This month I’m participating in a Gratitude Challenge.
I realized recently that the reason I’d rather have someone tell me the answer to a question than look it up online for myself is because I’m an auditory learner.
There are four learning styles – visual, auditory, kinestetic, and reading/writing. Now one might think, based on my lifestyle and hobbies, that I’m a reading/writing learner. It’s true that I process things through writing and at times learn things through novels, but there’s a reason I typically only listen to nonfiction audiobooks. It’s because I like to learn by listening.
It’s why I read things out loud to myself, often have to speak the process out loud to do mental math, and why I’m enjoying podcasts so much. It’s also why I work best when listening to something – music, a podcast, or TV show. During college my laptop was often a split screen – a TV show on one side and whatever assignment I was working on on the other. Now that I’m a professional I use my tablet for Netflix and leave my computer screen wide open for work. *taps head*
I like that as a non-student I can aquire knowledge about whatever topic interests me. It occured to me today that I’m typically either really interested in a topic (lots of follow up questions) or completely uninterested (change the subject). I’m really interested in true crime. I also like learning about language and phonics and why words are the way that they are. I like learning about psychology and why our brains work the way they do, what influence our experiences have on our actions and personalities, and the general WHY behind people’s choices. That kind of goes hand in hand with the true crime, honestly – learning the background of criminals and, when possible, the WHY behind their crimes.
I like being an auditory learner. It’s a pretty easy learning style to accommodate for. If I’m ever having trouble understanding something, I just read it out loud to myself.
I like listening to things. In the month of October I listened to a couple Goosebumps audiobooks. I also love the Harry Potter audiobooks, funny memoirs, and autobiographical cult stories. My favorite podcasts to listen to our My Favorite Murder and Small Town Murder. Sometiems I mix it up with Armchair Expert. I like listening to people have a conversation. When I had roommates in college I loved falling asleep to their chatter. My favorite playlists to listen to lately are a fall playlist I found on Spotify by someone named Gabrielle Scalzo and my Summer 2019 playlist (COIN, Taylor Swift, Lizzo, The Band CAMINO, and Bad Suns).
What kind of learner are you? How do you best aquire knowledge and what have you been learning lately?
There are many types of love in my life and many directions I could go. My first thought was to write about how grateful I am for the love of my dogs. I love them and they love me unconditionally and that’s pretty cool. Then I thought about romantic love, of course, and what I’ve been learning about that lately. I thought about my wonderful friends and how much I love them. I thought about the encouragement I saw recently to “romanticize your friendships and friendicize your romances.”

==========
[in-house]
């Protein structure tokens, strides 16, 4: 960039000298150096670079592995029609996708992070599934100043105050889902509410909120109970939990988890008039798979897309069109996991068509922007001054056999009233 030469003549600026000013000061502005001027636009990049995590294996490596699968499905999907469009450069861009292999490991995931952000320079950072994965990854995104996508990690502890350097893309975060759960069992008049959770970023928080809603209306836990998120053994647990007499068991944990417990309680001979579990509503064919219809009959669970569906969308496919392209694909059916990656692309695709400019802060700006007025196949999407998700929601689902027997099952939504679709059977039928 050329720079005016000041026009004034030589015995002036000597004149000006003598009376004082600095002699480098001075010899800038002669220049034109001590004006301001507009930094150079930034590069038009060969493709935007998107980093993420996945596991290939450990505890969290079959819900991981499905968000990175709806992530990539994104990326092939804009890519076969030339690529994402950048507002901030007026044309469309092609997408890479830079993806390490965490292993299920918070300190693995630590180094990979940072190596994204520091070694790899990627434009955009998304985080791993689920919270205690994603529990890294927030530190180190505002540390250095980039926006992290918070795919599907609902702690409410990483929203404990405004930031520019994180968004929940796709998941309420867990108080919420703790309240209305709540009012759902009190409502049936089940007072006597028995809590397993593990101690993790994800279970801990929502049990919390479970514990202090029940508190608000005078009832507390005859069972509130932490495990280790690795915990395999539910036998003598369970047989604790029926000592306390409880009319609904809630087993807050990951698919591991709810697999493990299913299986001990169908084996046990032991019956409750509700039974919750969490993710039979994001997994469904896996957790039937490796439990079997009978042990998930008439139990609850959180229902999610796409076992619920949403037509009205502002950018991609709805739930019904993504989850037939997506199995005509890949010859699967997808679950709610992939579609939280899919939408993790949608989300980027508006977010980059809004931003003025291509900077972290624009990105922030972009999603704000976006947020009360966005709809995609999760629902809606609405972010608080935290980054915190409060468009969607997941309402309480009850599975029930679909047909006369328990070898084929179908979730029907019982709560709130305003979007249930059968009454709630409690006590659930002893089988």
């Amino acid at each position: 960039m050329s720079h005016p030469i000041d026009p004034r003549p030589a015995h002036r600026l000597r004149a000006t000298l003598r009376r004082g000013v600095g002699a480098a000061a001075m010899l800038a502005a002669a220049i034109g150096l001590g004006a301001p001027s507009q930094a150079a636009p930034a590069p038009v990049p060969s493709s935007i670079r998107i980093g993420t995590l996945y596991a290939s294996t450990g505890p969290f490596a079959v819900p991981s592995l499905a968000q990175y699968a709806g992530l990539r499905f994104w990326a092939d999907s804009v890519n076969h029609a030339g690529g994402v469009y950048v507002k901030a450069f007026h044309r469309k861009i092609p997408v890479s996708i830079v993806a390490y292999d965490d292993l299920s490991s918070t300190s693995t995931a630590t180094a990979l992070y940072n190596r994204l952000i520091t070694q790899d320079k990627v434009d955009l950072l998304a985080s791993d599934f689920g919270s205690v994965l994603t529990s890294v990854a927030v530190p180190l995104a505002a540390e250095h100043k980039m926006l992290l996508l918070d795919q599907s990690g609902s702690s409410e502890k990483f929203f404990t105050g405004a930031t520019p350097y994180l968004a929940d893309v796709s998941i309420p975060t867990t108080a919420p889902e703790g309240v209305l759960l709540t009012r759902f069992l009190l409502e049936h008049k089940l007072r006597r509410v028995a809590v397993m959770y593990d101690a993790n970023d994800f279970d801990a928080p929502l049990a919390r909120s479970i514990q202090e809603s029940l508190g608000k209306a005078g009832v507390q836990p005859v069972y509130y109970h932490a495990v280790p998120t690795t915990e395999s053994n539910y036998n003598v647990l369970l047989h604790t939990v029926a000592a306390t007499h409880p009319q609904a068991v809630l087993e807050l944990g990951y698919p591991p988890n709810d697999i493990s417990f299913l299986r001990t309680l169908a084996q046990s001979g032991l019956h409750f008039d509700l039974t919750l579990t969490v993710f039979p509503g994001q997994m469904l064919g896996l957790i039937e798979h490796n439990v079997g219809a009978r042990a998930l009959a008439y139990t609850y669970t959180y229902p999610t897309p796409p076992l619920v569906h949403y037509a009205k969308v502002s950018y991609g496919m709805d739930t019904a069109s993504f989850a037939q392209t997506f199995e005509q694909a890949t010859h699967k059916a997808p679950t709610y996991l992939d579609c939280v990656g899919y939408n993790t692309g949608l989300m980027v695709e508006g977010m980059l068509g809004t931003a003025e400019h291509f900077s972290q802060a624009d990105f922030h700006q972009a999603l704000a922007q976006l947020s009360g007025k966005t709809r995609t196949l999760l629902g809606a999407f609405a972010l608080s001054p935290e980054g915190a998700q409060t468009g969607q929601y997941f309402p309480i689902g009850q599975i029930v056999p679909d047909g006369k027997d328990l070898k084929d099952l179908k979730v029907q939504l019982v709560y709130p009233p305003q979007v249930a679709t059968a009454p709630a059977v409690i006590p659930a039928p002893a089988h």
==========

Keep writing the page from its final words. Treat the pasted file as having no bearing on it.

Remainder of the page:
But ultimately I decided to write about incest.
Okay, so here’s my question. Is it wrong (socially in most of the United States – I can’t speak to other cultures/countries) to romantically be involved with one’s cousin only because of the possible disastrous outcomes of reproducing? Or is there something more inherently wrong with being romantically (and sexually) involved with a first cousin?
Some might argue that it’s the growing up in the same family angle that makes falling in love with your cousin gross and weird. To which I respond that couples who have known each other since they were young and were kindergarten sweethearts are seen as absolutely adorable! Couples like this have many shared experiences, friends, and places, but it’s not gross for them to get together. It’s cute!
Some might argue that it is the reproducing thing. That it’s just irresponsible to make children with someone who shares that much of your DNA. To which I respond – what if it’s a step cousin situation and there isn’t actually that much shared DNA? What if the couple doesn’t plan on (or cannot) reproduce? What if one or both members of the cousin-couple were adopted? Does that change anything?
I’m not romantically in love with my cousin. I don’t really have any male cousins of any consequence. It’s just something I thought about recently. I asked some friends and nobody had a good answer besides, “it’s just gross.” So if you have a better answer as to why it’s weird to have a romantic relationship with one’s cousin, I’d love to hear it. Just for fun.
And for love.
Post Script. Shoot. I guess this doesn’t really answer the challenge of gratitude. Am I grateful for romantically involved cousins? Well, I don’t know any, to be honest. Or I don’t know that I know any. What I’m grateful for is to live in a world where many people are celebrating romantic love in all its crazy and beautiful forms. Where love is love is love is love and people are free to marry who they want. I realize this is not true for many, many people living in many, many places around the world. But I’m grateful for growth and forward motion.
I’m also grateful for the freedom to ask questions and challenge societal norms. I’m grateful for my brain being set free to explore and wonder, “Do I actually believe this because I actually believe this or is it just what I’ve always been told?”
I’m also grateful for the love of my dogs, my family, and my friends. 😉